Every year for the past 12 years, I have learned about Dr. Martin Luther King Jr. in school. In elementary school, we celebrated MLK Day by watching “Our Friend, Martin.” In middle school, we spent the day discussing his plea for non-violence and his call for a better world. In high school, we briefly discussed the letter from the Birmingham Jail.
The common theme between these years was the story that was always told. It has always been the same tale — MLK marched on Washington and fought for change using non-violent methods. It has never gone beyond the surface level ideologies and methods that King practiced.
A few months ago, I remember seeing a meme that said something along the lines of “Schools really teach the development of racism like this: Lincoln freed the slaves, Jim Crow happened, MLK marched and then racism was fixed!”
To me, this is the epitome of how racism and the Civil Rights movement is taught in schools. It was up until my junior year of high school when I did my own research outside of school and found out that Dr. King was anti-capitalist, anti-war and often spoke out against white moderates. It was then that I found out that MLK was reduced to a palatable and digestible character that could fit the narratives of those who opposed him in the 60’s.
As a preacher and the son of a minister, Dr. King valued the idea that society should be a level playing field for all people. He spent his life pushing forward a vision of society that aims to provide equality for people of all races and backgrounds while focusing on the well-being of others. In all, he believed that society could reach these goals through the system of socialism.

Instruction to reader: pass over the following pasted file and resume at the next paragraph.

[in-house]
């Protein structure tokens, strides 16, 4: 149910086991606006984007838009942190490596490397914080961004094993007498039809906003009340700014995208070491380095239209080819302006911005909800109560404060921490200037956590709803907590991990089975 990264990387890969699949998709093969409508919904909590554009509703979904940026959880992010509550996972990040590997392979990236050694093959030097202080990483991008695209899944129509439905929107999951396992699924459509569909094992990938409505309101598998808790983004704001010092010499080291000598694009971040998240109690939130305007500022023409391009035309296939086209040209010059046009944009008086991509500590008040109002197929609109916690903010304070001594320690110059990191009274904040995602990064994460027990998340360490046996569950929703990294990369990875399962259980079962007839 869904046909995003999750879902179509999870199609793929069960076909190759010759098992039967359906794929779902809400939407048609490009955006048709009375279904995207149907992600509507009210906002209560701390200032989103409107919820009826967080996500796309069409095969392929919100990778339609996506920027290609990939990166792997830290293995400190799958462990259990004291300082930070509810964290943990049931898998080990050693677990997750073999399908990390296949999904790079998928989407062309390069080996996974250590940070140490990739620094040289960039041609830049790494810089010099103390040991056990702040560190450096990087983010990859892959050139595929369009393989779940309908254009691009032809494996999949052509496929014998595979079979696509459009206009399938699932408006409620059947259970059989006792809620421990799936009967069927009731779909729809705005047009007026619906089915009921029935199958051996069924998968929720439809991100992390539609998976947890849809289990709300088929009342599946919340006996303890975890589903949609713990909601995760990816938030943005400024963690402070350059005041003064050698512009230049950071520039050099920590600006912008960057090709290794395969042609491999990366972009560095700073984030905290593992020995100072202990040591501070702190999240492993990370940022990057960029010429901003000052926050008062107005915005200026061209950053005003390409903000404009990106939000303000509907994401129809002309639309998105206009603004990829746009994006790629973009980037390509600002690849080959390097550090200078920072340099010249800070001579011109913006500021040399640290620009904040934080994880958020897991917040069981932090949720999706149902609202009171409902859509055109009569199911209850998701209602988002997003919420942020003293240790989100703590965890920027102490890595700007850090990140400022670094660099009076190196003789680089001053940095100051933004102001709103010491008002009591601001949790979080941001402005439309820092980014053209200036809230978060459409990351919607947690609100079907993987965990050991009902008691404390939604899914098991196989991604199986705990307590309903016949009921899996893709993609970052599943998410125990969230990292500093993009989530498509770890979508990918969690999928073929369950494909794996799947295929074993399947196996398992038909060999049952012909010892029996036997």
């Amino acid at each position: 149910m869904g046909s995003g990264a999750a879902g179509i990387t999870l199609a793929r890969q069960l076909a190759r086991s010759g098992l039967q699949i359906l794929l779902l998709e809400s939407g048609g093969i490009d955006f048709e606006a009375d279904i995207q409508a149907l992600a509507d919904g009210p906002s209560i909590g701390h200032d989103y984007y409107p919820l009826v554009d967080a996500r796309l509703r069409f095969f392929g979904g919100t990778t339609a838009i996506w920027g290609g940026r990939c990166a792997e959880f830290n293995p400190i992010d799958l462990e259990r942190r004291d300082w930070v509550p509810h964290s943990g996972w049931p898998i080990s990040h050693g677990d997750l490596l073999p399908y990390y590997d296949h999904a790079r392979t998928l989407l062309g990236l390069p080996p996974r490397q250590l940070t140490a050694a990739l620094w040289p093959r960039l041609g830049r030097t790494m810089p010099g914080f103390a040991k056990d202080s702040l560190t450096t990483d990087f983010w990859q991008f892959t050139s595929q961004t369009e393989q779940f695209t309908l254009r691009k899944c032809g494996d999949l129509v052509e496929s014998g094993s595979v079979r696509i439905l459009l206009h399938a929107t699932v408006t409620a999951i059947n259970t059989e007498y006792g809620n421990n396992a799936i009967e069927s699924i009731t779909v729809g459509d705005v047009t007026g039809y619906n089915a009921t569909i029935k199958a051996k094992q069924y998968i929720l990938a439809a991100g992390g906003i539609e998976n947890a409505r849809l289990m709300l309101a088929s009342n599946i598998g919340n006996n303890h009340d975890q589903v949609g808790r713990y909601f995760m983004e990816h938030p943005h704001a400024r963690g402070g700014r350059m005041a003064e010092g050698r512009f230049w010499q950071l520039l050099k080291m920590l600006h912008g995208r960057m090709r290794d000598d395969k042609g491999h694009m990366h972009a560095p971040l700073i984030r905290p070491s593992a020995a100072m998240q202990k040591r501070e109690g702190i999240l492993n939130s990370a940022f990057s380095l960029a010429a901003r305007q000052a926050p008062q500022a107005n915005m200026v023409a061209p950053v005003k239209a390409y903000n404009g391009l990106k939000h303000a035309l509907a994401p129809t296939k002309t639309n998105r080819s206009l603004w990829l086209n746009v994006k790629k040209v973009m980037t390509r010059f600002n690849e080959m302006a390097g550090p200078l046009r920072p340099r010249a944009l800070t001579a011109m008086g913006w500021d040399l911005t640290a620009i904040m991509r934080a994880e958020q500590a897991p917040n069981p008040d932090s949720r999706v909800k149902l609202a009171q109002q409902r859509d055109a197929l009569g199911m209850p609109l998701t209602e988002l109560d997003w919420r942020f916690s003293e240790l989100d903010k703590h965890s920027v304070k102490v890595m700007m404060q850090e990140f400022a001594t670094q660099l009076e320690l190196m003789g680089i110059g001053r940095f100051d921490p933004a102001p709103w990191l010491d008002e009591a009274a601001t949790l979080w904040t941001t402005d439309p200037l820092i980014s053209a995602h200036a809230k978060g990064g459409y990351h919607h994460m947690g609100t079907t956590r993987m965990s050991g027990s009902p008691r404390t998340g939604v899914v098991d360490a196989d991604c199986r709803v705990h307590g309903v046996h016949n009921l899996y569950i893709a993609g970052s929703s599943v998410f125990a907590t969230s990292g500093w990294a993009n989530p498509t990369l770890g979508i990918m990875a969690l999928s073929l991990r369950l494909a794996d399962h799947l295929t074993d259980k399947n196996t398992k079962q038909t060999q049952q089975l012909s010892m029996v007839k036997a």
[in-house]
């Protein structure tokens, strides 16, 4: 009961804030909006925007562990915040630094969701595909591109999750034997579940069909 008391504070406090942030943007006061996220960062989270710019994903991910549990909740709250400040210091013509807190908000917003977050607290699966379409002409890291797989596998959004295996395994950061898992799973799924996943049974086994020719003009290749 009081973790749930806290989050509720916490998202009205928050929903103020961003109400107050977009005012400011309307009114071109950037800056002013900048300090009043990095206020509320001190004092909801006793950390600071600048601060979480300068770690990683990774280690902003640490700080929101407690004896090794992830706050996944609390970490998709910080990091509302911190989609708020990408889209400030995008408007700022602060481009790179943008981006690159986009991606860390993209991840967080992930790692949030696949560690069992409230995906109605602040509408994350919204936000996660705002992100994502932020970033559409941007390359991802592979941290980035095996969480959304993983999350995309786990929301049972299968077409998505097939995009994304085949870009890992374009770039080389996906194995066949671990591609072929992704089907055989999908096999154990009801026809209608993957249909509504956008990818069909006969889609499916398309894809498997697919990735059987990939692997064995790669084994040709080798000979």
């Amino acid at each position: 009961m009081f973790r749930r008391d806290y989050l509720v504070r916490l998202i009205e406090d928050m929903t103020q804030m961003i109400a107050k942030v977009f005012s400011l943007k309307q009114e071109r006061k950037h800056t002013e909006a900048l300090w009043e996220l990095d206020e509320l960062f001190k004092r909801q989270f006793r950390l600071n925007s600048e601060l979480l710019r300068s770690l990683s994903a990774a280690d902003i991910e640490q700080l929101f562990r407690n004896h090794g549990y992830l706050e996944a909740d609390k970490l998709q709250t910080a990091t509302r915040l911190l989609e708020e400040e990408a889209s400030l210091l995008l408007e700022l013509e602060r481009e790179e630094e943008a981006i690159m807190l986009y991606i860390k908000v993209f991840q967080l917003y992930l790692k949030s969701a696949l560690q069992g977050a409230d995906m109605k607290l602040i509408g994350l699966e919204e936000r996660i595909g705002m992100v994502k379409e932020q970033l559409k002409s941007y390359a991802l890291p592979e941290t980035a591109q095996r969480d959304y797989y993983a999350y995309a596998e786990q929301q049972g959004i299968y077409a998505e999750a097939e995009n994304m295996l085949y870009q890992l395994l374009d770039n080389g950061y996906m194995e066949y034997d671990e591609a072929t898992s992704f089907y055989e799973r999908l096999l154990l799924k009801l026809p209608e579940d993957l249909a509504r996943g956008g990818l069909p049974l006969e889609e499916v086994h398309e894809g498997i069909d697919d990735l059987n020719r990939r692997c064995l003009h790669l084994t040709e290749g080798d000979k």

In 1952, he wrote a love letter to Coretta Scott King which described his feelings toward his wife and America’s economic system. In the letter, he stated, “I am much more socialistic in my economic theory than capitalistic.” He then moves on to say that capitalism has “outlived its usefulness” and “brought a system that takes necessities from the masses to give luxuries to the classes.”
In many other instances King shows his commitment to building a movement that overcomes capitalism and aims to achieve racial and economic equality for all people. In his “The Three Evils” address in 1967 Dr. King stated, “The time has come for America to face the inevitable choice between materialism and humanism…We must also realize that the problems of racial injustice and economic injustice cannot be solved without a radical redistribution of political and economic power.”
In conjunction with this economic view, King was also heavily anti-war and often spoke out against the war in Vietnam. His views of equity extended beyond the United States and his movement for civil rights was global. In his 1967 “Beyond Vietnam” speech, he urged the American people and government to consider their role within the war.
In the speech he noted, “Our only hope today lies in our ability to recapture the revolutionary spirit and go out into a sometimes hostile world declaring eternal hostility to poverty, racism, and militarism.”